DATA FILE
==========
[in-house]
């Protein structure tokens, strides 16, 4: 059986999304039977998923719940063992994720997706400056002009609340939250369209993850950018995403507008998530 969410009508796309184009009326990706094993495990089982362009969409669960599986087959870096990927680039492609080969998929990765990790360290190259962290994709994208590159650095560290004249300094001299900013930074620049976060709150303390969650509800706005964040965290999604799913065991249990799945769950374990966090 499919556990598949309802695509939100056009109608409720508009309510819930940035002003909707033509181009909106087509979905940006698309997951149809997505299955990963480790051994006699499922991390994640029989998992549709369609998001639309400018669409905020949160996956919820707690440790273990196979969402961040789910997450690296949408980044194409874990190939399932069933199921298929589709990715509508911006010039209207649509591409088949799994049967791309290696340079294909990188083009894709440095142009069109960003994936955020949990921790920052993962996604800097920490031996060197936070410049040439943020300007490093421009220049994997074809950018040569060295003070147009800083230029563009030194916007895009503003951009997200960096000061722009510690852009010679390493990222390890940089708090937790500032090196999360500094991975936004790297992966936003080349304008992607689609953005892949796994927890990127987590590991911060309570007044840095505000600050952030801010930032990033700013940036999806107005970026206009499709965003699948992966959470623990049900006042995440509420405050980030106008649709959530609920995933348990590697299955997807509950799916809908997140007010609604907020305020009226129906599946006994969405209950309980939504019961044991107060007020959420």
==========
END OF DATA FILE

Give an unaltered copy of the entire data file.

[in-house]
């Protein structure tokens, strides 16, 4: 059986999304039977998923719940063992994720997706400056002009609340939250369209993850950018995403507008998530 969410009508796309184009009326990706094993495990089982362009969409669960599986087959870096990927680039492609080969998929990765990790360290190259962290994709994208590159650095560290004249300094001299900013930074620049976060709150303390969650509800706005964040965290999604799913065991249990799945769950374990966090 499919556990598949309802695509939100056009109608409720508009309510819930940035002003909707033509181009909106087509979905940006698309997951149809997505299955990963480790051994006699499922991390994640029989998992549709369609998001639309400018669409905020949160996956919820707690440790273990196979969402961040789910997450690296949408980044194409874990190939399932069933199921298929589709990715509508911006010039209207649509591409088949799994049967791309290696340079294909990188083009894709440095142009069109960003994936955020949990921790920052993962996604800097920490031996060197936070410049040439943020300007490093421009220049994997074809950018040569060295003070147009800083230029563009030194916007895009503003951009997200960096000061722009510690852009010679390493990222390890940089708090937790500032090196999360500094991975936004790297992966936003080349304008992607689609953005892949796994927890990127987590590991911060309570007044840095505000600050952030801010930032990033700013940036999806107005970026206009499709965003699948992966959470623990049900006042995440509420405050980030106008649709959530609920995933348990590697299955997807509950799916809908997140007010609604907020305020009226129906599946006994969405209950309980939504019961044991107060007020959420």